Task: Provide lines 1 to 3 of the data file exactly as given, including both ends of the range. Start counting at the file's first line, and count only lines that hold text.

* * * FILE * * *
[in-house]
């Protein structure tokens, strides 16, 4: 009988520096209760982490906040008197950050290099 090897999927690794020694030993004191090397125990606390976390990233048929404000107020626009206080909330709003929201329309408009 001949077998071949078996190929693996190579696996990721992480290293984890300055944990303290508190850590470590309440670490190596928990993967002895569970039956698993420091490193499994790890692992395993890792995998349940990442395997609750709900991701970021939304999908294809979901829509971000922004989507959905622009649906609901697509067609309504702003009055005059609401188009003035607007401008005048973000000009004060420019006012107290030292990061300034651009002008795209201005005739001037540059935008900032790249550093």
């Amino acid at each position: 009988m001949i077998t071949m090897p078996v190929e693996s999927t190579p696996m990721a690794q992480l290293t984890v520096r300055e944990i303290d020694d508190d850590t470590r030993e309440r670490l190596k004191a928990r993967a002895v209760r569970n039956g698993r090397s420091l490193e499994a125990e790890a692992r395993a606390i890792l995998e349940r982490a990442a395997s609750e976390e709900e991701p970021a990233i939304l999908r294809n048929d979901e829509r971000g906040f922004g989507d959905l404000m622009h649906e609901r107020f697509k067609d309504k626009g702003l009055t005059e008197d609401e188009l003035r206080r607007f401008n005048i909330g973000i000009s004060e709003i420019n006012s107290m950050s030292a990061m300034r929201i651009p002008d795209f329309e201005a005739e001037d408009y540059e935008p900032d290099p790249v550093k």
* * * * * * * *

[in-house]
């Protein structure tokens, strides 16, 4: 009988520096209760982490906040008197950050290099 090897999927690794020694030993004191090397125990606390976390990233048929404000107020626009206080909330709003929201329309408009 001949077998071949078996190929693996190579696996990721992480290293984890300055944990303290508190850590470590309440670490190596928990993967002895569970039956698993420091490193499994790890692992395993890792995998349940990442395997609750709900991701970021939304999908294809979901829509971000922004989507959905622009649906609901697509067609309504702003009055005059609401188009003035607007401008005048973000000009004060420019006012107290030292990061300034651009002008795209201005005739001037540059935008900032790249550093």
């Amino acid at each position: 009988m001949i077998t071949m090897p078996v190929e693996s999927t190579p696996m990721a690794q992480l290293t984890v520096r300055e944990i303290d020694d508190d850590t470590r030993e309440r670490l190596k004191a928990r993967a002895v209760r569970n039956g698993r090397s420091l490193e499994a125990e790890a692992r395993a606390i890792l995998e349940r982490a990442a395997s609750e976390e709900e991701p970021a990233i939304l999908r294809n048929d979901e829509r971000g906040f922004g989507d959905l404000m622009h649906e609901r107020f697509k067609d309504k626009g702003l009055t005059e008197d609401e188009l003035r206080r607007f401008n005048i909330g973000i000009s004060e709003i420019n006012s107290m950050s030292a990061m300034r929201i651009p002008d795209f329309e201005a005739e001037d408009y540059e935008p900032d290099p790249v550093k």